It’s hard to comprehend but most people have gone more than ten years without having a hearing test.
One of those individuals is Harper. She schedules a checkup and cleaning with her dentist every six months and she reports dutifully for her yearly medical examination. She even knows to get her timing belt replaced every 6000 miles! But she always forgets to schedule her hearing test.
Hearing evaluations are essential for a wide variety of reasons, early detection of hearing loss being one of the more essential. Knowing how often she should get their hearing tested will help Harper keep her ears (and hearing) as healthy as possible for as long as possible.
So, just how frequently should you get a hearing exam?
It’s disconcerting to think that Harper hasn’t had a hearing exam in 10 years. Or perhaps it isn’t. Our reaction will differ depending on how old she is. Depending on age, recommendations will vary.
- If you are over fifty years of age: The general recommendation is that anyone above the age of fifty should schedule annual hearing assessments As you get older, the noise damage you’ve sustained over a lifetime can begin to accelerate, which means hearing loss is more likely to start affecting your life. In addition, there may be other health concerns that can impact your hearing.
- For people under 50: Once every 3 to 10 years is suggested for hearing assessments. There’s no harm in getting your ears tested more often, of course! But the bare minimum is once every decade. If you’ve been subjecting yourself to loud concert noise or work in a field with high volume levels, you should err on the side of caution and get tested more frequently. After all, it’s painless, easy, and there’s really no good reason not to do it.
You should have your hearing checked if you notice any of these signs.
Of course, your yearly (or semi-annual) hearing test isn’t the only good time to schedule an appointment with us. Perhaps you begin to notice some symptoms of hearing loss. And when they do you need to schedule an appointment with us for a hearing assessment.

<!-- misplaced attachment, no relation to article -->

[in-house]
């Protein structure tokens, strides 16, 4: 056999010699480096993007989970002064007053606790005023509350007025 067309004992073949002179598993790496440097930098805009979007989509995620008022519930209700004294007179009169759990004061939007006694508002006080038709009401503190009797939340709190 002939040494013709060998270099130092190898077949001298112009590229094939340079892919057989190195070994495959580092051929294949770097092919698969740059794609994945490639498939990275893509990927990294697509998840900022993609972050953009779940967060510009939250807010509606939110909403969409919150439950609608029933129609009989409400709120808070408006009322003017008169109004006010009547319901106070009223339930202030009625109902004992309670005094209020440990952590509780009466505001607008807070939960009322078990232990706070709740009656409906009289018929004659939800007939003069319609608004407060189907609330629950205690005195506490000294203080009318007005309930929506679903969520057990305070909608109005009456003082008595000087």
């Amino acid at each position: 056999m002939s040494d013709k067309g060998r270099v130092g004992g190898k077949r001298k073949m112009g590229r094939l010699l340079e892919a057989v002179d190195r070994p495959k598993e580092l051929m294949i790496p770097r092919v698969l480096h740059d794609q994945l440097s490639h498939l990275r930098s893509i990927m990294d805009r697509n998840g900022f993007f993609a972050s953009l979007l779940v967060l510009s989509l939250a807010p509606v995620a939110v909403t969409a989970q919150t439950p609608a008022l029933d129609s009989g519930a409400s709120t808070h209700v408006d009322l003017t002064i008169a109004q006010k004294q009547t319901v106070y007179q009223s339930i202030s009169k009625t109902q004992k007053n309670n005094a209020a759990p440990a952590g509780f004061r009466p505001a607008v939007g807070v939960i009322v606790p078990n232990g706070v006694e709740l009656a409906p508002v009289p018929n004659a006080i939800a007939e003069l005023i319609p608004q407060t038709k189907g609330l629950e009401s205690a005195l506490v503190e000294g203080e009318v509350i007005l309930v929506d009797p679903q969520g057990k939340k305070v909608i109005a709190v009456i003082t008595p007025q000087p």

Here are some indications that you need a hearing exam:
- You need people to speak louder or repeat what they said.
- Sounds get muffled; it starts to sound as though you always have water inside of your ears.
- The volume on your stereo or TV is getting louder and louder.
- Trouble hearing conversations in noisy environments.
- Phone conversations are getting harder to hear.
- You suddenly can’t hear out of one ear.
- Having a difficult time hearing consonants (in general, consonants are spoken in a higher wavelength than vowels, and it’s those high-frequency sounds that are frequently the first to go as hearing loss takes hold.)
When the previously mentioned warning signs start to add up, it’s a good indication that the ideal time to get a hearing exam is right now. The sooner you get your hearing checked, the sooner you’ll know what’s happening with your ears.
What are the benefits of hearing testing?
Harper could be late getting her hearing checked for a number of reasons.
Maybe she hasn’t thought about it.
Maybe she’s purposely avoiding thinking about it. But there are tangible advantages to getting your hearing examined per guidelines.
Even if you think your hearing is perfectly healthy, a hearing exam will help set a baseline reading, which makes deviations in the future easier to detect. You’ll be in a better position to safeguard your hearing if you recognize any early hearing loss before it becomes noticeable.
Detecting hearing issues before they create permanent hearing loss is the precise reason someone like Harper should get tested regularly. Recognizing your hearing loss early by having your hearing tested when you should will help you keep your ears healthier, longer. If you allow your hearing to go, it can have an affect on your general health.